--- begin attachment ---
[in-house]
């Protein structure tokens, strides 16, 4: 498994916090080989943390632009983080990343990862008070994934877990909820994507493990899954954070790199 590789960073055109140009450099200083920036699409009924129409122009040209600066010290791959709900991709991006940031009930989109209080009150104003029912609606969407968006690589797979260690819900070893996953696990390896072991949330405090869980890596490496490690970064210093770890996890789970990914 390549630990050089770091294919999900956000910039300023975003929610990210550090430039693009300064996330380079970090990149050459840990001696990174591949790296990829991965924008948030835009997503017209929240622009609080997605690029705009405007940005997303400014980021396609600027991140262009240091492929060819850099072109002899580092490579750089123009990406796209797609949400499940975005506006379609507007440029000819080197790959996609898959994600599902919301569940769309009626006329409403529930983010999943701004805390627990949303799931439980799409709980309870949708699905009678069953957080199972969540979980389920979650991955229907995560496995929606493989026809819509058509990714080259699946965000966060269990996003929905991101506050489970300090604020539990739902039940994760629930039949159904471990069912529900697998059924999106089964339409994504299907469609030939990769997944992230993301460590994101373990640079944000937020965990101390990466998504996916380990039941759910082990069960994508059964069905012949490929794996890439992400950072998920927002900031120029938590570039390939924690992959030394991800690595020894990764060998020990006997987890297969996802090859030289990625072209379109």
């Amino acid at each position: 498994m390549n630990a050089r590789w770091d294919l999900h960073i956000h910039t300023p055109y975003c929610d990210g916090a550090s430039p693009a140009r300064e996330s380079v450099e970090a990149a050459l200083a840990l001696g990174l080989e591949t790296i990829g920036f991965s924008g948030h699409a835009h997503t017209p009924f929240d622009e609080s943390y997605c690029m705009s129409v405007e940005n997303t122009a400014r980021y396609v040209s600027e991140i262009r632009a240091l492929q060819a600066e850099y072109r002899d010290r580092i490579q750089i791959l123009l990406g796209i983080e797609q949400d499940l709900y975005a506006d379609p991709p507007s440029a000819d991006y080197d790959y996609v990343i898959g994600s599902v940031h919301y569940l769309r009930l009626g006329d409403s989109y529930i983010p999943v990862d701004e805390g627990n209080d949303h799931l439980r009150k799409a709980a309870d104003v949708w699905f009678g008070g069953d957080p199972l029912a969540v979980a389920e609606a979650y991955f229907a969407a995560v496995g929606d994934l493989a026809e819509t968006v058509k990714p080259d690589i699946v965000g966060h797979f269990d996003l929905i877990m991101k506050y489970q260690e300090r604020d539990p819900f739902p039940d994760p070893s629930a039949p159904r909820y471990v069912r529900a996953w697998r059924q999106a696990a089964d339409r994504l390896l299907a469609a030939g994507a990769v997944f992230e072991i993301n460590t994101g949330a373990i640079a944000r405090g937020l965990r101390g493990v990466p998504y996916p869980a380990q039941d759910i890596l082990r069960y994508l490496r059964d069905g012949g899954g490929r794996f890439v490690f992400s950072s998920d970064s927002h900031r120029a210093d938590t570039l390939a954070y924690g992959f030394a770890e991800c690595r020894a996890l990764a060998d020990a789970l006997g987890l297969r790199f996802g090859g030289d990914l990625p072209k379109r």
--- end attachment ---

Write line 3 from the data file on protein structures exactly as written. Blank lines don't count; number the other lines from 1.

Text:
């Amino acid at each position: 498994m390549n630990a050089r590789w770091d294919l999900h960073i956000h910039t300023p055109y975003c929610d990210g916090a550090s430039p693009a140009r300064e996330s380079v450099e970090a990149a050459l200083a840990l001696g990174l080989e591949t790296i990829g920036f991965s924008g948030h699409a835009h997503t017209p009924f929240d622009e609080s943390y997605c690029m705009s129409v405007e940005n997303t122009a400014r980021y396609v040209s600027e991140i262009r632009a240091l492929q060819a600066e850099y072109r002899d010290r580092i490579q750089i791959l123009l990406g796209i983080e797609q949400d499940l709900y975005a506006d379609p991709p507007s440029a000819d991006y080197d790959y996609v990343i898959g994600s599902v940031h919301y569940l769309r009930l009626g006329d409403s989109y529930i983010p999943v990862d701004e805390g627990n209080d949303h799931l439980r009150k799409a709980a309870d104003v949708w699905f009678g008070g069953d957080p199972l029912a969540v979980a389920e609606a979650y991955f229907a969407a995560v496995g929606d994934l493989a026809e819509t968006v058509k990714p080259d690589i699946v965000g966060h797979f269990d996003l929905i877990m991101k506050y489970q260690e300090r604020d539990p819900f739902p039940d994760p070893s629930a039949p159904r909820y471990v069912r529900a996953w697998r059924q999106a696990a089964d339409r994504l390896l299907a469609a030939g994507a990769v997944f992230e072991i993301n460590t994101g949330a373990i640079a944000r405090g937020l965990r101390g493990v990466p998504y996916p869980a380990q039941d759910i890596l082990r069960y994508l490496r059964d069905g012949g899954g490929r794996f890439v490690f992400s950072s998920d970064s927002h900031r120029a210093d938590t570039l390939a954070y924690g992959f030394a770890e991800c690595r020894a996890l990764a060998d020990a789970l006997g987890l297969r790199f996802g090859g030289d990914l990625p072209k379109r």